Carpal tunnel syndrome arises when there is repeated pressure on your median nerve. The carpal tunnel is actually a narrow passage-way that is surrounded by ligaments and bones on your palm. When the median nerve gets compressed, you can experience numbness, tingling, and weakness in your hand and arm.
Unfortunately, carpal tunnel syndrome is a progressive condition that will worsen over time without proper care. It affects between one and five percent of the adult population, according to Medline Plus.
- Weakness when you grip objects with one or both hands
- A feeling of “pins and needles” in your fingers
- Pain or numbness in one or both hands
- Swollen feeling in your fingers
- Burning or tingling in your fingers, particularly the thumb, and index and middle fingers
- Pain or numbness that worsens at night, interrupting your sleep patterns
Now that you know the symptoms of carpal tunnel syndrome, let’s take a look at the top causes of this condition that affects women 3x more often than men.
- Small, frequent, repetitive movements with the hands (i.e., using a keyboard)
- Frequent, repetitive, grasping motions with the hands (sports and certain physical activities)
- Joint or bone disease (i.e., arthritis, rheumatoid arthritis, osteoarthritis)
- Hormonal or metabolic changes (i.e., menopause, thyroid imbalance, pregnancy)
- Changes in blood sugar levels (i.e., Type 2 diabetes)
- Other injuries or conditions of the wrist (i.e., strain, sprain, break, dislocation, swelling, inflammation)
- Family history
In addition to the above causes, there are certain factors that can increase your risk of carpal tunnel syndrome. Those factors include:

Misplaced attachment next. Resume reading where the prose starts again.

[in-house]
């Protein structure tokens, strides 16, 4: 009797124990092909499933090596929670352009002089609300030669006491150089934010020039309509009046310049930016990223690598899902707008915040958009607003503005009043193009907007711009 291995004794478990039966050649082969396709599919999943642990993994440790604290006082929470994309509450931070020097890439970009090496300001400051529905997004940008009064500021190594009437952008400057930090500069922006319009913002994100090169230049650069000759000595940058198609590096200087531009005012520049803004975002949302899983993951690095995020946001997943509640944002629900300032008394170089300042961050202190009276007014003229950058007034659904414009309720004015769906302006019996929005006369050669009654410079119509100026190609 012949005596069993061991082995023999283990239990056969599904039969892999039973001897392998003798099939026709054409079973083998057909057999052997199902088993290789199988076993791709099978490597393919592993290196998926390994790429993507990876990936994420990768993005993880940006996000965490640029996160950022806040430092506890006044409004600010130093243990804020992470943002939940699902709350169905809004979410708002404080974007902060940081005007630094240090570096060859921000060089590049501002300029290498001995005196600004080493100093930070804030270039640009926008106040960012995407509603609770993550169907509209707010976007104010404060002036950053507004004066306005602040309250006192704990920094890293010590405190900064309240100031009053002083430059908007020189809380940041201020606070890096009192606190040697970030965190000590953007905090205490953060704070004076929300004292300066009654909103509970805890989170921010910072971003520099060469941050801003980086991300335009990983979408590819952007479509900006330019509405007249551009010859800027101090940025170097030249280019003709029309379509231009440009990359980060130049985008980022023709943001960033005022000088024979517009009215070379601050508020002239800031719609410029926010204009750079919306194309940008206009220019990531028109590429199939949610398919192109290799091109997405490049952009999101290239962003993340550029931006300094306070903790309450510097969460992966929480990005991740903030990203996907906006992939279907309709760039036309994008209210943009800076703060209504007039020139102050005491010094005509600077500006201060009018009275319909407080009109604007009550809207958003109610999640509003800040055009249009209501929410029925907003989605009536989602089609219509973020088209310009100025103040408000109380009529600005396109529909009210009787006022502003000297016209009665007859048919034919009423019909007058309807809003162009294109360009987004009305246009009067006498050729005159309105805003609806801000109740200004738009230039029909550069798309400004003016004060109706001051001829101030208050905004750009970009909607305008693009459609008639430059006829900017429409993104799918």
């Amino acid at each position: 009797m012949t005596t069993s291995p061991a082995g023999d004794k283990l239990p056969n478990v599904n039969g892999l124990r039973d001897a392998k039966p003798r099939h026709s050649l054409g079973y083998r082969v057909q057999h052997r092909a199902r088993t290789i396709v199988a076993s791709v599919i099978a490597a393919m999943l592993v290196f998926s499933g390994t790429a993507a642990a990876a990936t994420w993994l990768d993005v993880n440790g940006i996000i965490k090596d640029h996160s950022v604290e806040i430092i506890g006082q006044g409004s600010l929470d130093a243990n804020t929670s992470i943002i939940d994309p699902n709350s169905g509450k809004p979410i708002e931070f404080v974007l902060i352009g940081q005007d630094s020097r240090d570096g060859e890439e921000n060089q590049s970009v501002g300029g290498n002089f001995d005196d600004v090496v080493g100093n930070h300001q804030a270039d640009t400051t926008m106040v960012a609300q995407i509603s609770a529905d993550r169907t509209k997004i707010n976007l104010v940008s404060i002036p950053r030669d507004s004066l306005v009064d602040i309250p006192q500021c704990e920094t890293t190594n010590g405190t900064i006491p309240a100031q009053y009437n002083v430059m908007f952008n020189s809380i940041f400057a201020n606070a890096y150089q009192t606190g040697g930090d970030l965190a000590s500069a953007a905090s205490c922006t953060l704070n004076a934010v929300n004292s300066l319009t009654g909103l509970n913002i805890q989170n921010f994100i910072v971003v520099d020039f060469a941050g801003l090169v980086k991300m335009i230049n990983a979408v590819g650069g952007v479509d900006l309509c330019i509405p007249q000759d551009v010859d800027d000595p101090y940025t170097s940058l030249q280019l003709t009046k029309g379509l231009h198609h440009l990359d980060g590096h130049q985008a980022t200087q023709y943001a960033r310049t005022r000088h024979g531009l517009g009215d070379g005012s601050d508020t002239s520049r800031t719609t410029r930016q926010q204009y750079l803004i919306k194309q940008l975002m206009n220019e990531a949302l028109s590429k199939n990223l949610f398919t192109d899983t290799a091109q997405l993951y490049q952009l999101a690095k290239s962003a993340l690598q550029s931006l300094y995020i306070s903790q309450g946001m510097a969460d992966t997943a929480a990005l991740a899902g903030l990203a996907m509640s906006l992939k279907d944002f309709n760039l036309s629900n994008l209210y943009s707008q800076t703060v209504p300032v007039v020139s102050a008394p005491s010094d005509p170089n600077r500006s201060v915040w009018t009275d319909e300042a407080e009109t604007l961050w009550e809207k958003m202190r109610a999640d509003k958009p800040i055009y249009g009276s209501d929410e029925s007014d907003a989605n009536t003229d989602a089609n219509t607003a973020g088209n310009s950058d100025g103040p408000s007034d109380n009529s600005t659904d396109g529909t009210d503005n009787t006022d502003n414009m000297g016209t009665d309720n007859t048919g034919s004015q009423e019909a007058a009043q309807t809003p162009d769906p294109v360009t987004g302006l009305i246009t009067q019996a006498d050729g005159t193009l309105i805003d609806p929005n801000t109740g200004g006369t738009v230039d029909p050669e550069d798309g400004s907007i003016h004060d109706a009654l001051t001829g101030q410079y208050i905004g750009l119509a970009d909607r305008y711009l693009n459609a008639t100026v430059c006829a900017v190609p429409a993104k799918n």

- Anatomy: Some people just have naturally narrower carpal tunnels, making it easier for the median nerve to get pinched.
- Gender: Women are more likely than men to get carpal tunnel syndrome, probably due to their smaller carpal tunnels
- Nerve-damaging conditions such as diabetes or rheumatoid arthritis
- Changes in bodily fluid levels: Fluid retention increases pressure inside the carpal tunnel, which in turn puts pressure on the median nerve.
There are ways you can slow the onset and reduce the effects of carpal tunnel syndrome. You can:
- Maintain a relaxed grip
- Take frequent breaks from prolonged hand and finger use
- Avoid overextending your wrist
- Use an ergonomic keyboard and mouse
- Keep your hands warm
- Try stretching and strengthening exercises, either on your own or with a physical or occupational therapist
- Splint your hand to keep your wrist from moving.
If none of these work, medication management and corticosteroid injections, as well as non-surgical and surgical treatments may be pursued to provide relief of carpal tunnel syndrome.
Contact Summit Spine and Joint Centers for Carpal Tunnel Treatment
Let us provide non-surgical relief for your carpal tunnel syndrome symptoms. We would be happy to sit down and discuss our non-invasive pain treatments that can help you finally find relief. Call us for a free consultation today at 770-962-3642 and make an appointment to visit one our 24 pain centers including our featured new location for Pain Management in Lithia Springs, GA.